General Motors Invests $500 Million in Lyft, Eyes Autonomous Cars

A driver with the ride-sharing service Lyft waits for a customer in Santa Monica, California, in October 2013. Lucy Nicholson/Reuters

Taxi alternative Lyft on Monday morning announced a $500 million investment from General Motors, part of a total $1 billion fundraising round.

This investment marries a currently popular e-hailing technology with a company that has been in the automotive industry for more than 100 years. Lyft and General Motors hope to take that marriage one step further: working together on research for autonomous cars. Self-driving cars have gained traction in recent years, though for the most part they remain in experimental stages and off the public roads.

"We believe that the first large-scale deployment of autonomous vehicles will be in this kind of on-demand, ride-share platform," General Motors President Dan Amman told The Wall Street Journal.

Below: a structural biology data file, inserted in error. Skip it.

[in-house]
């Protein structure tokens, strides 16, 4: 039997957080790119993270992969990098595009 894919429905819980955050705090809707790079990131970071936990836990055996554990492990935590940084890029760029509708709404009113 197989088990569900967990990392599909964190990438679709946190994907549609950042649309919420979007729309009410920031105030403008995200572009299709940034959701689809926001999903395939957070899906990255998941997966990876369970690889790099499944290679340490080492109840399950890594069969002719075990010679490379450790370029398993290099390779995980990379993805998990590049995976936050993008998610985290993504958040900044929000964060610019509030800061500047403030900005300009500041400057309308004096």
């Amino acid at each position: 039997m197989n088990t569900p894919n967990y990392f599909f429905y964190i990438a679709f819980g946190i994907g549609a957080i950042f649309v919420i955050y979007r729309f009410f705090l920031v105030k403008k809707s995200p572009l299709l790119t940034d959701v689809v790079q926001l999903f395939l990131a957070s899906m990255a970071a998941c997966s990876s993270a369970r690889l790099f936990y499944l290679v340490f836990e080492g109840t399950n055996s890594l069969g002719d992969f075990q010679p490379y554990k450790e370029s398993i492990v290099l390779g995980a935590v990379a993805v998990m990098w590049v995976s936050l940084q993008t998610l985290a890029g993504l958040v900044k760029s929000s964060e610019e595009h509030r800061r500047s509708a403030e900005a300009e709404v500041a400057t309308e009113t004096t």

The Lyft app currently allows users to order a car (complete with driver) to pick them up and drop them off, and it bills the user's credit card directly. Following its research with General Motors, Lyft expects its purpose to largely remain the same, but the car would be driver-less. No time-frame has been given for when we could see autonomous Lyfts on the road, the Journal reported.

John Zimmer, Lyft's president, echoed Amman's point: "We strongly believe that autonomous vehicle go-to-market strategy is through a network, not through individual car ownership," he told The New York Times.

In the more immediate future, General Motors and Lyft will begin offering rental cars to those who would like to drive for the app but don't own vehicles themselves. The cars will be rented to drivers for less than market rates.

With General Motors' investment, Lyft is now valued at $5.5 billion, while rival Uber is at $64.6 billion, according to the Journal. In addition to General Motors, Janus Capital Management and Rakuten, a Japanese company, invested in Lyft.